In This Article
- Massachusetts General Hospital's Geriatric Inpatient Fracture Services (GIFTS) program focuses a multidisciplinary co-managed care model on frail elderly patients admitted for orthopedic trauma
- The GIFTS team applies stringent protocols to acute stay patients, mitigating care gaps, identifying and planning for care needs and reducing length of stay
- Transitions of care from acute to post-acute and home are identified and planned for with focus on common and individual risk mitigation
- GIFTS leaders are expanding the scope of activities and patient diagnoses to include outpatient care
The American Academy of Orthopaedic Surgeons reports 300,000 annual hospitalizations for hip fractures, and according to research published in The Permanente Journal, the incidence of all adult frailty fractures approaches 500,000 per year. As the population ages, these numbers could increase by 21% over the next five years, as noted by researchers in The Burden of Musculoskeletal Diseases in the United States.
With that in mind, geriatrics specialists at Massachusetts General Hospital have implemented the Geriatric Inpatient Fracture Services (GIFTS) program to address care gaps for older adults with orthopedic fractures. The program works to improve quality of care, treatment protocols and care transitions and is educating a broad set of clinical professionals in geriatric care concepts.
"GIFTS was established when our physicians, focused on decreasing mortality and morbidity associated with geriatric fractures, identified opportunities to mitigate care gaps," says Esteban Franco Garcia, MD, geriatrician in the Division of Palliative Care and Geriatric Medicine at Mass General. "It was clear that these patients needed additional, more careful care. Over the program's lifespan, we've observed a 1-day reduction in acute length of stay for this fragile patient population. Our team has been able to reduce complication rates such as delirium, where our measures are 15% to 20% below benchmarks."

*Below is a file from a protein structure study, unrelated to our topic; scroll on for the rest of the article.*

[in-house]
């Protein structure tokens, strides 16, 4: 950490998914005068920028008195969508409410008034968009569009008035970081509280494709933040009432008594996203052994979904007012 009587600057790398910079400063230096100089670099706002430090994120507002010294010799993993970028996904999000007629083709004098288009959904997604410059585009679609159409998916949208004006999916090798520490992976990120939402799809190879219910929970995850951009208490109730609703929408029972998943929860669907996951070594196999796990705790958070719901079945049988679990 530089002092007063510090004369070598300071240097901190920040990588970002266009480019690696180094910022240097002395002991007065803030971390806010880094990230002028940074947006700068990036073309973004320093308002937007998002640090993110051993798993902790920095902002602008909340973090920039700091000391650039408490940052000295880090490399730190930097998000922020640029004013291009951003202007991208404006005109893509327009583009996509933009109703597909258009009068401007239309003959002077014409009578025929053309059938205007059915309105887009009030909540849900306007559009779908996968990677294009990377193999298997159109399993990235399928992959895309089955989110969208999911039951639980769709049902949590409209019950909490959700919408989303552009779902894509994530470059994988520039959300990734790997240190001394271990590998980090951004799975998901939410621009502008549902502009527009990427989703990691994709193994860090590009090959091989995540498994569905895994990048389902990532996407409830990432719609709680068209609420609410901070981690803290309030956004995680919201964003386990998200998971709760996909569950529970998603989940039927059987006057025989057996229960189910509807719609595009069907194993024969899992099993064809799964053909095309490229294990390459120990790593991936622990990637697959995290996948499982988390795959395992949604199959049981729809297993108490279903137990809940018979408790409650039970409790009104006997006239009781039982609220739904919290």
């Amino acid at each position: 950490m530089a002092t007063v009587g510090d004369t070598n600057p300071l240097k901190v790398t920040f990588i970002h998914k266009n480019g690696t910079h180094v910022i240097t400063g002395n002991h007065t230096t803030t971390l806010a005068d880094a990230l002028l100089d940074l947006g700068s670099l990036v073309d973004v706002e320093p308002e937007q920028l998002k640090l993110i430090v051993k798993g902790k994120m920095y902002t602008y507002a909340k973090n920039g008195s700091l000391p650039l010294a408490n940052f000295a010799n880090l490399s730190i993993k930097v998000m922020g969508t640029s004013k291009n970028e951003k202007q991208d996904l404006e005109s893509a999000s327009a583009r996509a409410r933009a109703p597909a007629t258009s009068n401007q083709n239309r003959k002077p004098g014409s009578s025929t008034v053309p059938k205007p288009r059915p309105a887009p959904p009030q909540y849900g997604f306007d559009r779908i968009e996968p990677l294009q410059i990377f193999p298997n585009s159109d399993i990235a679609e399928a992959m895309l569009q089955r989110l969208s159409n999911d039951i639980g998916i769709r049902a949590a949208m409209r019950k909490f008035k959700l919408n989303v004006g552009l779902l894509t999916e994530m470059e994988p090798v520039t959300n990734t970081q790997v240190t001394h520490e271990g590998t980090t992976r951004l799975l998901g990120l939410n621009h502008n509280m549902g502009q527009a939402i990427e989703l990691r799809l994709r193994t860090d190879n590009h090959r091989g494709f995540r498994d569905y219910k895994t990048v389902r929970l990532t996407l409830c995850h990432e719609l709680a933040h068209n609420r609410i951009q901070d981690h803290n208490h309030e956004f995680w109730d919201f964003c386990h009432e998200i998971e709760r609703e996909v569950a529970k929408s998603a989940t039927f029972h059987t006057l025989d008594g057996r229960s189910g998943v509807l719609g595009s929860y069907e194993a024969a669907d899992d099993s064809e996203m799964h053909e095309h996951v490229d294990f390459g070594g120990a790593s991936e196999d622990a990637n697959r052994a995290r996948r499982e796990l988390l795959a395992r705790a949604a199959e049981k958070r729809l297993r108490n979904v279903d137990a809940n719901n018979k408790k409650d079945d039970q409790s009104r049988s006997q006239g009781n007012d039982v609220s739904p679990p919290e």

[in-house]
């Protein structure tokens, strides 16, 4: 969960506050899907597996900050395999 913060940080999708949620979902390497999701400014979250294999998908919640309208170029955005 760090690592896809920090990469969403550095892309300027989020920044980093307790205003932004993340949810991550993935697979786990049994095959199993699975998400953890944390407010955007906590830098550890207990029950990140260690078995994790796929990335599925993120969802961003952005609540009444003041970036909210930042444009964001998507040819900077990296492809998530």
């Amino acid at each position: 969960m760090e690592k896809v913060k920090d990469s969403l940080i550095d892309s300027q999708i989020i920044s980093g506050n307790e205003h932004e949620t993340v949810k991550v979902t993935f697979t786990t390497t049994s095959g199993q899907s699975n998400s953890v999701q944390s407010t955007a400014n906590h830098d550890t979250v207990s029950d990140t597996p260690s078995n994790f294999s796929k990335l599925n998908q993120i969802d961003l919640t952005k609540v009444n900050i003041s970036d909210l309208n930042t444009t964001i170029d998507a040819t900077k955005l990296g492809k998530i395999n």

Multidisciplinary Approach to Structure and Alignment
Fracture patients may face a fragmented and age inappropriate care model when they present for treatment. Subsequent surgical delays, complications and extensive hospital stays often compromise outcomes, while failure to diagnose and address underlying osteoporosis frequently leaves patients at risk for future fractures.
The impacts on patients and families are significant. Morbidity, including deficits in activities of daily living (ADLs), forces many into institutional care. Hip fracture patients face a 1-year mortality rate of 30%, according to research published in the Journal of the American Geriatric Society.
As Mass General's geriatric and orthopaedic physicians sought to address care gaps, they focused on the program's foundation, says Dr. Franco Garcia.
"In our co-managed model, physicians across both specialties carry equal responsibility for patient care, driving collaborative development of protocols and strong communications among team members."
Patient care improvements are approached by a team consisting of geriatric, orthopaedic, endocrine and emergency department physicians. Nurses, as well as physical therapy, social work and anesthesia experts, help develop processes that span the acute stay, post-acute transition and transition to home.
Protocols for Rapid Patient Evaluations and Comprehensive Care
When the attending orthopaedic physician identifies a fracture patient older than 65. He or she triggers an automatic, proactive geriatric consult. Geriatrics experts conduct a comprehensive evaluation of the patient, including:
- Functional status
- Cognitive level